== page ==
Saturday, 4 September 2010

New book by McShane: physics, economics, history

Just went through - went through is the right word, I went through it without really pausing, slowing down, attempting to digest - McShane's proposal for a new book, with the title Bernard Lonergan's View of Physics, Economics and History: A Heuristic Gauging Structure for Human Ecological Survival. McShane received a rather encouraging reply from his prospective publishers just as he was setting out for the airport to come to India, and so forwarded the mail to me, with a request for a printout, and an invitation to read on if I could. I did. Impressive.

Impressive first of all because, while there is much Philtalk, there is much less of it than is usual. On the whole the proposal reads beautifully, and does communicate without too much unexpected (Joycean) jargon.

What is Phil trying to do? "To break through to a heuristic of history" by drawing on and then expanding Lonergan's writings. The expanding will involve creative integration from the two sciences that were Lonergan's greatest interest: physics and economics, the one a natural science and the other a human science.

More specifically, the project intends to follow Lonergan's advice to select "the conspicuously successful science of our time" - which is physics, and to use it to lift up the conspicuously unsuccessful science - which Phil identifies with economics. And all this, in the service of working out "an integral heuristic of history." Thus: "The writings of O'Raifeartaigh are key here: can I lift O'Raifeartaigh's work, both in physics and in the heuristics of dialectic, to a level where I can identify, heuristically and effectively, a future dynamics of both physics and economics that I discern in the history of macro-hydrodynamics[,] a history which powerfully nudges us to conceive of a beginning of ecologically-responsible economic dynamics?"

Economics as a non-science is, I think, one of the claims made by Lonergan and pushed by McShane in many of his works, including the recent issue of Divyadaan: Journal of Philosophy and Education 21/2: Do You Want a Sane Economy? edited by him.

He wants to do for economics (and for history), I think, what Lochlainn O'Raifeartaigh did for gauge theory in physics, with his The Dawing of Gauge Theory and other works.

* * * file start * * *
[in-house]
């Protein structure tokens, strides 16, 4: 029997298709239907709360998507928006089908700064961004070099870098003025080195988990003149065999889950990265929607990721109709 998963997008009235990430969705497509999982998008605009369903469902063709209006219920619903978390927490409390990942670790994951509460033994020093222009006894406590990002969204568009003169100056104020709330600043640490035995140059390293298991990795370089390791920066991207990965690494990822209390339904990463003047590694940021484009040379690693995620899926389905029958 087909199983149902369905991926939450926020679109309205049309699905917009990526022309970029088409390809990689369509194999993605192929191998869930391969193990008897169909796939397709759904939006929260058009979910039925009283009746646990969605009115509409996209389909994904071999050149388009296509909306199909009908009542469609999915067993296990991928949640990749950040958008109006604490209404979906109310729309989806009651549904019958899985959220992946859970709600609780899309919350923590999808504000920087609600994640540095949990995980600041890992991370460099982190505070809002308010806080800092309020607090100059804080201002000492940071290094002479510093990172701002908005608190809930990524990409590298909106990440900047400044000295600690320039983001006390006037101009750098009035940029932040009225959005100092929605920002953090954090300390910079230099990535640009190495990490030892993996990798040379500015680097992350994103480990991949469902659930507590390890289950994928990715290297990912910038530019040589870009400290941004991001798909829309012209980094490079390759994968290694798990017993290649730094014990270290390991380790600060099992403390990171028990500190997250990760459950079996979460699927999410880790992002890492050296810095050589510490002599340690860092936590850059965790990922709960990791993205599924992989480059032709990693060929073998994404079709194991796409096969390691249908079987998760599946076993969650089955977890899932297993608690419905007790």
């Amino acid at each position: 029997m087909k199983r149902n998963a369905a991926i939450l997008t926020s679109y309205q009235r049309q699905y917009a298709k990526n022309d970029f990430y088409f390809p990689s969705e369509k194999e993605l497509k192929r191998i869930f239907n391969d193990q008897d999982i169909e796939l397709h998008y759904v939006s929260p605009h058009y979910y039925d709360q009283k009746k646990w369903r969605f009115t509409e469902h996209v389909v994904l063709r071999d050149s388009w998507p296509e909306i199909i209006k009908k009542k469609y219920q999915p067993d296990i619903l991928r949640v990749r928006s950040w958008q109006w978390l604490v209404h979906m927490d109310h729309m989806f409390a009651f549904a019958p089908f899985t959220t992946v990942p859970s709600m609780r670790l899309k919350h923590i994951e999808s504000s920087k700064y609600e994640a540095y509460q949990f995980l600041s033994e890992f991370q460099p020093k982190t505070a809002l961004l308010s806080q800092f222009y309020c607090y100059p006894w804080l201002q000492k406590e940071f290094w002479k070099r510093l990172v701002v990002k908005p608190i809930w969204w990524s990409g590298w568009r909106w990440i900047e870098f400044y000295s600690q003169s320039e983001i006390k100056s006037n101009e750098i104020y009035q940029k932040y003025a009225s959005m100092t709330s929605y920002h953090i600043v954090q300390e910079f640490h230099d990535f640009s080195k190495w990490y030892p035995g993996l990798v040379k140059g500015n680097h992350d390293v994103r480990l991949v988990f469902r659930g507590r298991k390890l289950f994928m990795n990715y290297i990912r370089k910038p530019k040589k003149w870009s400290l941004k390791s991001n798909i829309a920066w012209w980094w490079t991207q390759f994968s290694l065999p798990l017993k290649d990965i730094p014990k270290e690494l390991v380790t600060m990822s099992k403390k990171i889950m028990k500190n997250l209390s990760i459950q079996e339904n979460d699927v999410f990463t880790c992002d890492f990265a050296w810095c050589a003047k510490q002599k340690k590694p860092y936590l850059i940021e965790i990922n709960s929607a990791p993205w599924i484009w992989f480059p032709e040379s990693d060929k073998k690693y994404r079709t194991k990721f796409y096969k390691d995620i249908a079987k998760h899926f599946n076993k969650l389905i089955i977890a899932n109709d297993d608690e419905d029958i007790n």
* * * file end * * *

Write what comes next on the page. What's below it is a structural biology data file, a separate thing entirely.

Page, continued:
What is impressive are Phil's credentials: his original training was in theoretical physics; he went on to take a D.Phil. in Oxford; his interest in economics began in 1968 when Lonergan requested him to "find [him] an economist"; and his publication record is "excellent" in the words of the two editors of the current proposal.

But, but: what on earth is a heuristic of history? This is related to Lonergan's search for an integral heuristic structure, "a symbolic indication of the total range of possible experience". The sought after heuristic of history is "a key sub-structure of that search". In Lonergan's words, the problem of general history "is the real catch". The problem is fundamentally solved "by a functional specialist theoretic of the merging - through sloping up from isolated research - horizons of disciplines." "The core of the present project is the tackling empirically of that issue of sloping, in both history as lived and as written, in the disciplines of physics and economics and their ecological technologies."

And: why search for a heuristic of history? Hints: liberation from "contemporary myths of maturity of humanity or of science or industrialization"; reaching "a coherent and humble heuristic that is remote from contemporary disorientations regarding physics, economics and ecology"; a meshing of economic and ecological concerns in Lonergan's writings on history and economics that "anticipate elements of the openness of present leading ecologists, reaching out to a post-industrial culture of leisure, self-attention, and creative post-industrial and nano-innovation of such dimensions as would warrant the global implementation of Lonergan's pragmatics of long-term cyclic economic innovations"; "a beginning of ecologically-responsible economic dynamics".

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